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7 Surprising Facts About Cat Stomachs You Should Know

Written by: Christian Adams

Last Updated on January 21, 2024 by Nicole Cosgrove

cat showing its stomach

7 Surprising Facts About Cat Stomachs You Should Know

Like humans, cats possess a stomach to process their food. However, just as the cat’s mostly carnivorous diet differs from our typically omnivorous fare, their stomach has distinct features that are different from ours. Read on to learn more about the unique ways your kitten digests its meals.

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The 7 Interesting Cat Stomach Facts

1. Cats are frequent feeders because their stomach is about the size of a mandarin orange.

While your dog may wolf down a whole bowl of food in one sitting, your cat might gingerly nibble on its kibbles over the course of an afternoon. This is because cats have relatively small stomachs that can only hold a couple tablespoons of food at a time. If your cat goes for longer than twelve hours without food, they’ll feel sick and throw up bile because their stomach is empty. Cats must eat at least twice a day to be healthy.

persian cat eating dry food
Image Credit: Patrick Foto, Shutterstock

2. Food stays in your cat’s stomach for several hours before moving on to the other parts of its digestive system.

It takes longer for cats to process their food than we do. Depending on the cat, it takes between 12 and 24 hours for your cat to fully digest food.  Your cat’s stomach will be completely empty only after 8-12 hours have passed since their last meal.

3. The acid in your cat’s stomach is strong enough to dissolve bones.

If your cat ingests a bone, their stomach acid can break it down so that it’ll pass through the rest of their digestive system. Of course, don’t intentionally give your cat cooked or small bones because they can choke on them or the bones can get hung in their esophagus on the way down. If your cat hasn’t been consistently fed a raw food diet, their stomach may not produce enough acid to dissolve bones anymore and it might reject bones and raw meat altogether.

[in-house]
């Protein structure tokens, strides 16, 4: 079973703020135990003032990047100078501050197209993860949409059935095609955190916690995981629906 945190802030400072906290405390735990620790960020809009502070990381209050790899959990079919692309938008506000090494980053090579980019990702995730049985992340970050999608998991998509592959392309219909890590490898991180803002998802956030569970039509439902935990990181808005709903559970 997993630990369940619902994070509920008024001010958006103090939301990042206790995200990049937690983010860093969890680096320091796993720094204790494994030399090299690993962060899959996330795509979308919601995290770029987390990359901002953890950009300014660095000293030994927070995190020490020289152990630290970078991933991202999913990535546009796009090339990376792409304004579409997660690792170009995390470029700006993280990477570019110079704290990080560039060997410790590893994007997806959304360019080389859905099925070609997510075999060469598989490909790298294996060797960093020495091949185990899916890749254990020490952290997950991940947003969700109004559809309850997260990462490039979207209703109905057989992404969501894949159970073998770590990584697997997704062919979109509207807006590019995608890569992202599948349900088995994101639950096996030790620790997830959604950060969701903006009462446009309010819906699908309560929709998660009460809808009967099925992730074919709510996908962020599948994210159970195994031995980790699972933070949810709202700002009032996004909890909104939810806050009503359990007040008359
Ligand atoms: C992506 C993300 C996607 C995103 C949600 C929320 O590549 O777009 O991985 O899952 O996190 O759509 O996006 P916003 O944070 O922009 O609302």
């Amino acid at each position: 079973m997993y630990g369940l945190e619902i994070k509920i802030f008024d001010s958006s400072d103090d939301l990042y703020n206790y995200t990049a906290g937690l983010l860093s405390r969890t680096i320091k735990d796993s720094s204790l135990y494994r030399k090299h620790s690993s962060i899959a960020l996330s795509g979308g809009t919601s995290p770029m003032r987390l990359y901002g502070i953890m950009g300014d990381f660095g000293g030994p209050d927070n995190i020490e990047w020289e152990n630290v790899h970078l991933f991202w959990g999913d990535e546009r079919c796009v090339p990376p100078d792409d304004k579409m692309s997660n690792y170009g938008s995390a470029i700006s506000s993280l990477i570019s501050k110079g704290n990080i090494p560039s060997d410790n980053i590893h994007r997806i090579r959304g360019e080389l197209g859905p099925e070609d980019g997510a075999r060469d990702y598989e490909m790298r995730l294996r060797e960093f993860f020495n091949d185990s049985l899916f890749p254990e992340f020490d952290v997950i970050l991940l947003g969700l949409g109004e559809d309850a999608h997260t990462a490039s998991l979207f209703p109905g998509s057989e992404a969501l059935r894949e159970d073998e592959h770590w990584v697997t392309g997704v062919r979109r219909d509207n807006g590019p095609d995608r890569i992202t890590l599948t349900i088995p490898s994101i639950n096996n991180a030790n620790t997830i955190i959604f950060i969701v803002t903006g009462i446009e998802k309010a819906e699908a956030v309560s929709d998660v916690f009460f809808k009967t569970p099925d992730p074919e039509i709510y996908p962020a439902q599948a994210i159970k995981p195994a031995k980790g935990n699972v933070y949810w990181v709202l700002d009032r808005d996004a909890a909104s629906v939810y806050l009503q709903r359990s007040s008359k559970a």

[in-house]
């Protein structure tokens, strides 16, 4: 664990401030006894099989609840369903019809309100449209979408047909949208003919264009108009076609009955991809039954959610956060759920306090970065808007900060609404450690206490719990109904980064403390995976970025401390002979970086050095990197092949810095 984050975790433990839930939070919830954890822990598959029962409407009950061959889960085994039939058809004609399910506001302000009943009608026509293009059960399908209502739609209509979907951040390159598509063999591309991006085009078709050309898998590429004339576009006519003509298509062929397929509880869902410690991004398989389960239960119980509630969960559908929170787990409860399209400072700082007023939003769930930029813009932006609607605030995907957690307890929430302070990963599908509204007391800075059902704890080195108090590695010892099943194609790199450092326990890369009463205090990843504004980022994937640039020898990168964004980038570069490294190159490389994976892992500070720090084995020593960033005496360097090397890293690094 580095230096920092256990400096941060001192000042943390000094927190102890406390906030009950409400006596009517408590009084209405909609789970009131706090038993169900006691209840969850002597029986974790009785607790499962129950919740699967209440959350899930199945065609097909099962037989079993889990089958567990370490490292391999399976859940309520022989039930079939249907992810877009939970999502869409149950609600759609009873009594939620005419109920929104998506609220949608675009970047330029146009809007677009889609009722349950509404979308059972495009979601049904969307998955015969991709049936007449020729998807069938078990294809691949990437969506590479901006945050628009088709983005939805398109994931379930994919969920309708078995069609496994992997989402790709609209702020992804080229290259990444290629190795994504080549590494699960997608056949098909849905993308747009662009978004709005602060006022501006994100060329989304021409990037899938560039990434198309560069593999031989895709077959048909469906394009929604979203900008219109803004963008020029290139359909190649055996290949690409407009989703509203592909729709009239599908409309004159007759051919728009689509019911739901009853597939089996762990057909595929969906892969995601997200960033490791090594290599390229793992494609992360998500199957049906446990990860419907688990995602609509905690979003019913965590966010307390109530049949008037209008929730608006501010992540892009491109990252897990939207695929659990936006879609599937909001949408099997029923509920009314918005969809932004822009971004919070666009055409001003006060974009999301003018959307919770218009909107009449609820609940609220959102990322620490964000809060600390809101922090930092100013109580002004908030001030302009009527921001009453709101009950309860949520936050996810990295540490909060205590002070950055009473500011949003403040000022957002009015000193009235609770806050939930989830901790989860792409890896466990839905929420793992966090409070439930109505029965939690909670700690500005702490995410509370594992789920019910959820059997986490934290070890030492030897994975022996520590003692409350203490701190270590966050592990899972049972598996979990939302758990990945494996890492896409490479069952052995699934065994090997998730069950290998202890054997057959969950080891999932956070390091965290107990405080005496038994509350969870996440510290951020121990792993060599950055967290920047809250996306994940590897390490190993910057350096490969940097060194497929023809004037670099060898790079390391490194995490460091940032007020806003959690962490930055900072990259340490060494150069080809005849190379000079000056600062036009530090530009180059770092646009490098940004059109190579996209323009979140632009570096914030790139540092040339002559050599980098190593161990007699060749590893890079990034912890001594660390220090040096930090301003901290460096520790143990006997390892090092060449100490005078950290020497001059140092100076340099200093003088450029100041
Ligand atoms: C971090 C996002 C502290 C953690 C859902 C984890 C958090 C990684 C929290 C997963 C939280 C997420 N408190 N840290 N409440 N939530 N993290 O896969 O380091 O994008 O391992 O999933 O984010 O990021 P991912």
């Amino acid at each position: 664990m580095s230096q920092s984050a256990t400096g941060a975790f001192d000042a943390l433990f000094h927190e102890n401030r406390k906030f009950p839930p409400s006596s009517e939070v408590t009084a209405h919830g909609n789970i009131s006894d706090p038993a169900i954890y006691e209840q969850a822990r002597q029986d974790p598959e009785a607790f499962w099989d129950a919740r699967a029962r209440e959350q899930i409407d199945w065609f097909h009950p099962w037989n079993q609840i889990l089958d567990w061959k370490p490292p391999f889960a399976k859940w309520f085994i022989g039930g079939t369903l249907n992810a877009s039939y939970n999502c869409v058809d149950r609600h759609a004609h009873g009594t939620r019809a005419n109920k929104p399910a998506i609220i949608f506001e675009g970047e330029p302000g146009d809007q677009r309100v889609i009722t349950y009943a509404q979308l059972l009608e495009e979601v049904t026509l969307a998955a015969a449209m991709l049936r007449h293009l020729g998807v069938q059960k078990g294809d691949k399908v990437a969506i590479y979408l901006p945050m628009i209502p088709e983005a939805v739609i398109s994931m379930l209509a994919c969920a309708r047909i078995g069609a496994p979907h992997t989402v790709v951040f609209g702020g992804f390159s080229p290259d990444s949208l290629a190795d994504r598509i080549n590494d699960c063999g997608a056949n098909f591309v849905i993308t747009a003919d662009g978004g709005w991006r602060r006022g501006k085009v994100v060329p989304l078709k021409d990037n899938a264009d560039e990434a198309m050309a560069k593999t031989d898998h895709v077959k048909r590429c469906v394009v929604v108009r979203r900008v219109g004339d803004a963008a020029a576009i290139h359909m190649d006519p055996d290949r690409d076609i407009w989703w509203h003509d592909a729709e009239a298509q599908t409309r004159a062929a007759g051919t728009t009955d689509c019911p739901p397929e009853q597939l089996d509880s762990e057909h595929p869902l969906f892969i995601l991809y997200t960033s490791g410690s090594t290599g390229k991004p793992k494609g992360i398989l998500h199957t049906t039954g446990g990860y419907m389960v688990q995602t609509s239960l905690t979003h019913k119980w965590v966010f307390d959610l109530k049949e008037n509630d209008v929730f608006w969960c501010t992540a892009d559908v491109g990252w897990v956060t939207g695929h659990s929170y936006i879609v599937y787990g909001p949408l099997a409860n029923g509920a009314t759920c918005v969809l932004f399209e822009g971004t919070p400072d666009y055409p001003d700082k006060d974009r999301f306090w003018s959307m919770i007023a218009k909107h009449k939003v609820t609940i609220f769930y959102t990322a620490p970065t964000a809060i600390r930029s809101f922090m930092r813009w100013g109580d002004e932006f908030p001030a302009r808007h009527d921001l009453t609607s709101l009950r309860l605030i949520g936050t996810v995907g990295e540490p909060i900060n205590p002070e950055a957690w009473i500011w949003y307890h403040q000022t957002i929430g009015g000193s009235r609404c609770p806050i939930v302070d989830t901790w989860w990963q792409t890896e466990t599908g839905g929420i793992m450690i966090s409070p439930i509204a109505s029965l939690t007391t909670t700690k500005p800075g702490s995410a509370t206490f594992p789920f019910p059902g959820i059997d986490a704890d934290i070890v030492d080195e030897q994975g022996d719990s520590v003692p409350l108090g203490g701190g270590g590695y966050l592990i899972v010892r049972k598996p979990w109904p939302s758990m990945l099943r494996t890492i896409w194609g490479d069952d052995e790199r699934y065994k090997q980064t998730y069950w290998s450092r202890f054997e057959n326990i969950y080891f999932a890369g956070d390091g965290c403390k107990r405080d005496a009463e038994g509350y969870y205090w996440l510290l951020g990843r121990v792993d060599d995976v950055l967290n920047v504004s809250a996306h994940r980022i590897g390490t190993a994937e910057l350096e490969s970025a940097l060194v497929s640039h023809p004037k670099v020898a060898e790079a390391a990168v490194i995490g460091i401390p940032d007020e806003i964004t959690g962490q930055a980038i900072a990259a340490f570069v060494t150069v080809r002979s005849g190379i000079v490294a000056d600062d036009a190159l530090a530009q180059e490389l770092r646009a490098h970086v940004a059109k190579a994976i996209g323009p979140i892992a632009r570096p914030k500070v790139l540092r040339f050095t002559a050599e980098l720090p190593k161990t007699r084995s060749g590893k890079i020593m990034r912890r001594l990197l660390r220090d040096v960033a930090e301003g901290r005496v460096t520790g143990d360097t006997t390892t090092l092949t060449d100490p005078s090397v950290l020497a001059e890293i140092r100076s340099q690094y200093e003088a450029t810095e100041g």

Cat and kitten together eating cat food
Image Credit: Irina Kozorog, Shutterstock

4. Cats have a primordial pouch.

A remnant of their ancestor’s life in the wild, the primordial pouch is a flap on your cat’s abdominal area that’s made up of skin, fat, and fur. It may make your cat appear obese when they really aren’t, but all cats have one and it’s good for them. This pouch adds an extra layer of protection to their vital organs and may help them move faster because it stretches as they run. The primordial pouch is packed with healthy fat that might have acted as a reserve when cats lived in the wild and might have not had consistent access to a solid meal.

5. Like humans, cats have only one stomach.

Sometimes people ask if cats have two stomachs because of their primordial pouch, but they only have one. Cats have a simple digestive system that’s not drastically different from ours.

cat lying on bed
Image Credit: Dana Nguyen, Unsplash

6. Cat’s tummies can’t dissolve hair.

The reason your cat has hairballs is all due to the fact that a cat’s stomach can’t process keratin, the main component that makes up the hair.

7. Cats require a lot of protein, a moderate amount of fat, and a little bit of carbs.

Giving your cat the proper food is one way to care for their digestive system. In the wild, cats are predators and eat small animals such as mice, lizards, and snakes. Animal meat is protein-heavy with a little fat, and that’s still what cats need today. A diet that’s heavy in carbs and fat and low in protein will not only be insufficient nutritionally but will also upset your cat’s stomach because their digestive system wasn’t made to process high volumes of such foods.

cat eating dry and wet cat food
Image Credit: Nils Jacobi, shutterstock

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While a cat’s digestive system is very similar to ours, it has some interesting features that distinguishes it from other creatures. A cat’s stomach is just one thing about cats that make them such amazing animals.

Featured Image Credit: mrs. pandora, Pixabay

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